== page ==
Design Engineering

UAlberta engineers look to old technology for light rail transit project


Power Transmission Flywheel LRT University of Alberta

Pierre Mertiny and Marc Secanell explore how to apply the flywheel technology to the Edmonton LRT.

A flywheel is a disk, known as a rotor, that rotates and increases its rotational speed as it is fed electricity. This rotational energy can then be turned back into electrical energy whenever it is needed. It is an old traditional technology that has the potential for serious cost and energy savings when it comes to transit train operators.

LRT - Ualberta engineering

UAlberta mechanical engineering professors Marc Secanell and Pierre Mertiny have published research demonstrating that the use of flywheels on light rail transit can produce big savings in power and cost.

University of Alberta mechanical engineering professors Pierre Mertiny and Marc Secanell are exploring how to apply the flywheel technology to the Edmonton LRT.

“The flywheel is an old technology, but that’s partly what makes it so sensible,” says Mertiny. “Fundamentally, it’s a really simple technology. We already have everything we need.”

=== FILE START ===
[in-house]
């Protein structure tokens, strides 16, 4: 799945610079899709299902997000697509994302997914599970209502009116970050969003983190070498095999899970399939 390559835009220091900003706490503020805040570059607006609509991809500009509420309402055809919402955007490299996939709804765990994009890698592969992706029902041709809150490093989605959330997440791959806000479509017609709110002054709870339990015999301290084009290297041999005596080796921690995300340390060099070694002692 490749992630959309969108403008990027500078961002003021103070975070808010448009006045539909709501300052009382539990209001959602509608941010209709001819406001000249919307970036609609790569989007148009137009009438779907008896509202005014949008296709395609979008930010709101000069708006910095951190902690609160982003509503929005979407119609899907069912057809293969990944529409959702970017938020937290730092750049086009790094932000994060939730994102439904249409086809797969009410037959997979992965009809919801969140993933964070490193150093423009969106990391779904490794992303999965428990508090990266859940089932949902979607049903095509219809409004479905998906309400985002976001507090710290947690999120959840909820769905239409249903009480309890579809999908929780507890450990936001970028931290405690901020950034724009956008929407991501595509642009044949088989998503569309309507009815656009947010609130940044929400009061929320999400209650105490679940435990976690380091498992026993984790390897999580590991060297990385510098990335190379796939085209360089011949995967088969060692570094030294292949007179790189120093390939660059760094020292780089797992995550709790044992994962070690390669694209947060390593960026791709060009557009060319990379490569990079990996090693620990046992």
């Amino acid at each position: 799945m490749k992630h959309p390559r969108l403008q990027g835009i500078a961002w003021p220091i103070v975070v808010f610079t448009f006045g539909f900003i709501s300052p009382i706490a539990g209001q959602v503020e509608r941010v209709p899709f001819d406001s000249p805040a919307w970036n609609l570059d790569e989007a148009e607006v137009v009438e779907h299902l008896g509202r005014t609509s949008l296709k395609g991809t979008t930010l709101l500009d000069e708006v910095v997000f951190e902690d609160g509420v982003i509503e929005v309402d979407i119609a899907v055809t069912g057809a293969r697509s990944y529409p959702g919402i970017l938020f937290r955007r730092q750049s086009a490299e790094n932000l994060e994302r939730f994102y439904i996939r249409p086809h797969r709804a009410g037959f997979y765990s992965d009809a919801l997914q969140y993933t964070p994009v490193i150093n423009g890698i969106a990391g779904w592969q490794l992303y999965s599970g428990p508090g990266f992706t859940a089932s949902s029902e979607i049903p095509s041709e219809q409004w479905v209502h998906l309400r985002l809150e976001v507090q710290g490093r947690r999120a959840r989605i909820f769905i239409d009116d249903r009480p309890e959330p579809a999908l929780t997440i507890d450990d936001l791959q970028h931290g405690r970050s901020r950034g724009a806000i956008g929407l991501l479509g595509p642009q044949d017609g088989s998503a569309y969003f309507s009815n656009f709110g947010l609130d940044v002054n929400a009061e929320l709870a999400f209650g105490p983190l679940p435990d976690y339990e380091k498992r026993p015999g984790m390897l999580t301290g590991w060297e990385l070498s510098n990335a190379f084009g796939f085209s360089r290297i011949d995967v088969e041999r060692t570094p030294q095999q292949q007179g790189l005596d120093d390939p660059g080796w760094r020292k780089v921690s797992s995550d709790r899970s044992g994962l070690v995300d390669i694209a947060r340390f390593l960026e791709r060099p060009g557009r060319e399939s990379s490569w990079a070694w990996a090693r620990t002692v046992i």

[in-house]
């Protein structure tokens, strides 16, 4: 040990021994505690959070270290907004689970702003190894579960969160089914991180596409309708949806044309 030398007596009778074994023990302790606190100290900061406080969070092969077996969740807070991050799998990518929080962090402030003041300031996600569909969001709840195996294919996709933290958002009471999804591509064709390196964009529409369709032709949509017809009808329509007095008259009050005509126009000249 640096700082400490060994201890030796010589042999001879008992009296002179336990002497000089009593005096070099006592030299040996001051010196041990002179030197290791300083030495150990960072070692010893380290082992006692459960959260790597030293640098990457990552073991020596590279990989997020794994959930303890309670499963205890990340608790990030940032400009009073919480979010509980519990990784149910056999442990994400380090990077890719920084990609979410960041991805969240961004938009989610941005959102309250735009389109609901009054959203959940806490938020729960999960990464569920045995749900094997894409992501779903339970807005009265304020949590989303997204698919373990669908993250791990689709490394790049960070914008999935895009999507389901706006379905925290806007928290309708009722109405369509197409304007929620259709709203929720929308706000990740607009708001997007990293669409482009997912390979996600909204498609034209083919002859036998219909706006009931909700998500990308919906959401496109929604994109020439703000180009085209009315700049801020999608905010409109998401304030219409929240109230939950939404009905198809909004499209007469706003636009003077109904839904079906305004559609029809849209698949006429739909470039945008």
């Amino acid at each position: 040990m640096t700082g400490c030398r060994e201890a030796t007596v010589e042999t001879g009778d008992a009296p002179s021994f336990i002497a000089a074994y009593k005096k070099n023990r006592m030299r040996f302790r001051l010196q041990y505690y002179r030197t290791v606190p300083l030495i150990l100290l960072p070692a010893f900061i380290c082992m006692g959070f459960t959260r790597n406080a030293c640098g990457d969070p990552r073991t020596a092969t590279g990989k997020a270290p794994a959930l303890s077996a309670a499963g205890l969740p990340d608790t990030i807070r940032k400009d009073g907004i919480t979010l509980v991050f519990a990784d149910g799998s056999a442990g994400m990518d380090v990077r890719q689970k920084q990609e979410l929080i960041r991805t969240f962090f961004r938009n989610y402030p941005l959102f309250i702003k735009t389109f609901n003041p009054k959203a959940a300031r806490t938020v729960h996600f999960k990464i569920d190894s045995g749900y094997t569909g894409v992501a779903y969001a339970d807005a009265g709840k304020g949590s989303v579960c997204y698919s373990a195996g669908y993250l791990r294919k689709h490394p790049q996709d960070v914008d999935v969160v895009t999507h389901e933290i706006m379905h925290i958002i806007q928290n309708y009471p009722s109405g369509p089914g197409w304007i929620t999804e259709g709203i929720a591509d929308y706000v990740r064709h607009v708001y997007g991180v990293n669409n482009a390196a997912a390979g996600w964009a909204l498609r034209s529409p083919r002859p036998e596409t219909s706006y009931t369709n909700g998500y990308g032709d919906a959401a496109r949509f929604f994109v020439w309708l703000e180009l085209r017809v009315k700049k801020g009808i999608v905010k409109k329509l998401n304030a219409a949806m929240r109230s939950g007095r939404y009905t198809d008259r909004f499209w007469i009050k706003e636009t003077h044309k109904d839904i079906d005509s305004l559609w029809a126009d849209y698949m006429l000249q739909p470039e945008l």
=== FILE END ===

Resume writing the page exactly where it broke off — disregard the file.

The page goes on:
One of the main benefits of this type of system is that is loses very little energy to heat or friction because it operates in a vacuum and may even use magnetic bearings to levitate the rotor.


Flywheel technology is used for many applications like at the International Space Station or race cars built by Audi and Porsche.

Currently, trains such as the LRT are designed with dynamic braking which uses traction motors on the train’s wheels for smooth stops. However, this deceleration generates energy that has nowhere to go. Secanell and Mertiny examined the possibility of using flywheel technology to store energy generated when the city’s LRT trains decelerate and stop.

“Electric and fuel cell vehicles, already implement regenerative braking in order to store the energy produced during braking for start-up, so why would trains not be able to do so?” says Secanell, whose research also focuses on fuel cell vehicle technologies.

A flywheel system would take the electrical energy and store it as mechanical energy. This mechanical energy could then be converted back to electrical energy when the train is ready to leave the station again.

According to Mertiny and Secanell, using flywheel technology to assist light rail transit in Edmonton could amount to a savings of 31 per cent and a cost savings of 11 per cent.

“The city of Hannover in Germany is already testing flywheel technology for just this purpose,” says Mertiny. “They have banks of flywheels at each station to capture and re-use the electricity generated when their trains come into the station.”

Secanell and Mertiny are involved in a pan-Canadian Energy Storage Network investigating ways to optimize the flywheel energy storage and cost. Mertiny is also currently working with Landmark Homes of Edmonton, through the U of A’s Nasseri School of Building Science and Engineering, to develop a prototype flywheel to store solar energy for household use.


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